By Wendy Langhans
What’s the worst thing you’ve ever smelled? A pair of “forgotten” gym socks? Leftovers tucked away at the back of the fridge? A dog who had an unfortunate encounter with a skunk?
Last Saturday, Mr. Langhans and I went for a wildflower hike at the Tejon Ranch Conservancy property near Arvin, about a 75 minute drive north of Santa Clarita. While there, we encountered a few other six-legged hikers, Pinacate beetles, also know as Darkling beetles or “Stinkbugs”.
A Stinkbug in defensive posture
You don’t want to mess with these beetles. When disturbed, they elevate their hind quarters, so that they look like a jacked-up pickup truck. And if this warning posture isn’t enough of a deterrent, their next step is to let loose with a spray of dark liquid from their pydigial glands. Not only does it stink, but it can also stain your skin brown. And if it gets in your eyes, it stings. Entomologists came up with a term for these defensive glands – repugnatorial. I think it fits.
Stinkbugs do provide a useful service, though. They eat the “detritus of grasses and forbs” (for those of us who don’t speak “botany-ese”, that means decomposing grasses and flowering plants). Right now our grasslands are at their peak of verdant ripeness. But soon, we will enter the dry, hot summer months and there will be plenty of dry grasses and flowers for the Stinkbugs to eat.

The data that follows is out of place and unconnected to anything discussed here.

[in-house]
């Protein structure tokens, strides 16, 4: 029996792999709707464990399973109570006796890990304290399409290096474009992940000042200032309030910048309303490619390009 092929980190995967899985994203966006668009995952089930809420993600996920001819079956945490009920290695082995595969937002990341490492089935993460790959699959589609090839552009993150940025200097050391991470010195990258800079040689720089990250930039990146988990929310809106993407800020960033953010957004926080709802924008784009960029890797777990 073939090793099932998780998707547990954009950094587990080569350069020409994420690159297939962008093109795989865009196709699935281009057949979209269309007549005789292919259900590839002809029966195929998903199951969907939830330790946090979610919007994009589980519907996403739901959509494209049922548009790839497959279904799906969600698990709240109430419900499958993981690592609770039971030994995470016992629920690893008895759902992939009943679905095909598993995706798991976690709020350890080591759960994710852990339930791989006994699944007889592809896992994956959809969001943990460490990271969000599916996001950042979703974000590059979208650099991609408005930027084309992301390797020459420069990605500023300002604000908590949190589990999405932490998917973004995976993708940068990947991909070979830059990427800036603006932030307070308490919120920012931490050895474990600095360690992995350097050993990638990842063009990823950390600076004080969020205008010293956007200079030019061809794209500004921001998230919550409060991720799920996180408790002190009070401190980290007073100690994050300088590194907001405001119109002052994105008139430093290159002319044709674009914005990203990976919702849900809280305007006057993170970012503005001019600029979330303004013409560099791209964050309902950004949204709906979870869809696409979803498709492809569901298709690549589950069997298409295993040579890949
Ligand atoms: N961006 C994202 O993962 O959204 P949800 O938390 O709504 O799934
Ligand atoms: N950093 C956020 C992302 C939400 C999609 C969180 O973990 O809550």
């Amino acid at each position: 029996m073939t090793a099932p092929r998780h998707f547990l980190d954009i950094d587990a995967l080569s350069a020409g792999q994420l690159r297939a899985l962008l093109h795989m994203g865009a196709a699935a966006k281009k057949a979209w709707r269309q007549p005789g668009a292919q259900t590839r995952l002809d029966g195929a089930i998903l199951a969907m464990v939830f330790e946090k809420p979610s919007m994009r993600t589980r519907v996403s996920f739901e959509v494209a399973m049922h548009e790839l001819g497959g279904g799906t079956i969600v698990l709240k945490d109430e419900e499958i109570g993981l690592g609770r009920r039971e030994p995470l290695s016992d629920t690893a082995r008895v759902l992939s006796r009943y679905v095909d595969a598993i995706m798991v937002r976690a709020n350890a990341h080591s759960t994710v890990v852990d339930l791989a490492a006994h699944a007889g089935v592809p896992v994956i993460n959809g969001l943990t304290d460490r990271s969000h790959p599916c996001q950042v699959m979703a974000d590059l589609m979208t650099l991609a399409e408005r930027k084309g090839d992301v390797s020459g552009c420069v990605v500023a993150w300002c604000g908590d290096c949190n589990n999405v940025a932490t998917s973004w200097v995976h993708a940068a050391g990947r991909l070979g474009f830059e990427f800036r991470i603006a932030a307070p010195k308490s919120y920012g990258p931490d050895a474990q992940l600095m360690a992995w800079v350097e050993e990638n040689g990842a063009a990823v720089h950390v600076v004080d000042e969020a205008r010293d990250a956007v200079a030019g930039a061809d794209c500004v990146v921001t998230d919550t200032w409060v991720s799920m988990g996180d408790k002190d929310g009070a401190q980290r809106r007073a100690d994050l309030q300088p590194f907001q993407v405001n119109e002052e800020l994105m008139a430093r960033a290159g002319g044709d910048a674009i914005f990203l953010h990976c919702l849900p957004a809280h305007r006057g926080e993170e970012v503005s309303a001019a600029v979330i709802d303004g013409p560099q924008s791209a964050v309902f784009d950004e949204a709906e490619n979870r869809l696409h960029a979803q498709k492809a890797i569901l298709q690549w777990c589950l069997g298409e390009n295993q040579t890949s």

A field of grasses and wildflowers
Which raises an interesting question: how do Stinkbugs manage to survive the summer heat? Stinkbugs are black, and we know that black absorbs solar radiation. As it turns out, they have two adaptations: (1) their long legs and up-tilted posture keeps their bodies above the hot soil and (2) they have a subelytral cavity, an air space between their fused wing covers and their backs, that may serve as a thermal buffer.
The subelytral cavity may also serve as an extra tank for storing water. This could prove useful, especially if the Stinkbug has to repel more than one curious two-legged hiker.
Upcoming Outdoor Events:
Saturday, April 17, 8-10 AM. Early morning bird hike at Towsley Canyon. It’s an easy 1 mile walk and beginning birders are welcome. For map, click here.
Sunday, April 18, 1-3 PM. Spring Wildflowers at East & Rice Canyons. It’s that time of year! Join Wendy on a hunt for the colorful wildflowers. For map, click here.
Trail Maintenance Schedule. Come join our volunteers as they help maintain our trails. Contact Steve at firstname.lastname@example.org for time and place.
Wednesday mornings, April 7, 14, 21 & 28.
Saturday mornings, April 10 & 24
You can listen to stories like this every Friday morning at 7:10 a.m. on “The Hike Report”, brought to you by your hometown radio station KHTS AM1220 and by the Mountains Recreation and Conservation Authority.